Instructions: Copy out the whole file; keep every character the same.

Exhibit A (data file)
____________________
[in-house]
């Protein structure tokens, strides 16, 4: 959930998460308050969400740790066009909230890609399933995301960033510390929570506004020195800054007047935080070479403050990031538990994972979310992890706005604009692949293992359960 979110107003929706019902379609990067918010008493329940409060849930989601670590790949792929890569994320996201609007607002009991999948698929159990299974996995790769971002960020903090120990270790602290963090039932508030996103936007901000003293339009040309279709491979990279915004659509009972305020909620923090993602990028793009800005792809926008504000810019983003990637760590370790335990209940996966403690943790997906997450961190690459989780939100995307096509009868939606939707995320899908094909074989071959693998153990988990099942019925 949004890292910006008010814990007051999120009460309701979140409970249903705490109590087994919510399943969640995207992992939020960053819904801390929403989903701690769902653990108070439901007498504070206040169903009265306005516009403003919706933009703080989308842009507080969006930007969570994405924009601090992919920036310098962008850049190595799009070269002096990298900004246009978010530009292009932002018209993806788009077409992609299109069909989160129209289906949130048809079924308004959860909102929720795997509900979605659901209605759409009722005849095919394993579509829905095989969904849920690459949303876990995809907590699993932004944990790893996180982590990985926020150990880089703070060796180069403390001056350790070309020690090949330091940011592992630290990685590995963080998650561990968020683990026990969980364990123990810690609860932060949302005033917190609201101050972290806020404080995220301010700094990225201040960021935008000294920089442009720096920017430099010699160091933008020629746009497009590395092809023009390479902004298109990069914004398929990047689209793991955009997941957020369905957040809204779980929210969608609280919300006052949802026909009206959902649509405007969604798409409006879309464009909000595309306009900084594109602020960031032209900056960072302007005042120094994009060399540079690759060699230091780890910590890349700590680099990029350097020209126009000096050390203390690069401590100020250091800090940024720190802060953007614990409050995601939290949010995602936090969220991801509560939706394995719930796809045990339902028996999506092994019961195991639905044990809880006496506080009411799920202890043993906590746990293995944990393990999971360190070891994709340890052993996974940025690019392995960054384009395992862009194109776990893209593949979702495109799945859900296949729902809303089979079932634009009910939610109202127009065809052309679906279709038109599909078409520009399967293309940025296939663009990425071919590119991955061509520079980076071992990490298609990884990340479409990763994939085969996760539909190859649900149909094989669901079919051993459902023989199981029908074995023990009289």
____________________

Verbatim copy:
[in-house]
């Protein structure tokens, strides 16, 4: 959930998460308050969400740790066009909230890609399933995301960033510390929570506004020195800054007047935080070479403050990031538990994972979310992890706005604009692949293992359960 979110107003929706019902379609990067918010008493329940409060849930989601670590790949792929890569994320996201609007607002009991999948698929159990299974996995790769971002960020903090120990270790602290963090039932508030996103936007901000003293339009040309279709491979990279915004659509009972305020909620923090993602990028793009800005792809926008504000810019983003990637760590370790335990209940996966403690943790997906997450961190690459989780939100995307096509009868939606939707995320899908094909074989071959693998153990988990099942019925 949004890292910006008010814990007051999120009460309701979140409970249903705490109590087994919510399943969640995207992992939020960053819904801390929403989903701690769902653990108070439901007498504070206040169903009265306005516009403003919706933009703080989308842009507080969006930007969570994405924009601090992919920036310098962008850049190595799009070269002096990298900004246009978010530009292009932002018209993806788009077409992609299109069909989160129209289906949130048809079924308004959860909102929720795997509900979605659901209605759409009722005849095919394993579509829905095989969904849920690459949303876990995809907590699993932004944990790893996180982590990985926020150990880089703070060796180069403390001056350790070309020690090949330091940011592992630290990685590995963080998650561990968020683990026990969980364990123990810690609860932060949302005033917190609201101050972290806020404080995220301010700094990225201040960021935008000294920089442009720096920017430099010699160091933008020629746009497009590395092809023009390479902004298109990069914004398929990047689209793991955009997941957020369905957040809204779980929210969608609280919300006052949802026909009206959902649509405007969604798409409006879309464009909000595309306009900084594109602020960031032209900056960072302007005042120094994009060399540079690759060699230091780890910590890349700590680099990029350097020209126009000096050390203390690069401590100020250091800090940024720190802060953007614990409050995601939290949010995602936090969220991801509560939706394995719930796809045990339902028996999506092994019961195991639905044990809880006496506080009411799920202890043993906590746990293995944990393990999971360190070891994709340890052993996974940025690019392995960054384009395992862009194109776990893209593949979702495109799945859900296949729902809303089979079932634009009910939610109202127009065809052309679906279709038109599909078409520009399967293309940025296939663009990425071919590119991955061509520079980076071992990490298609990884990340479409990763994939085969996760539909190859649900149909094989669901079919051993459902023989199981029908074995023990009289």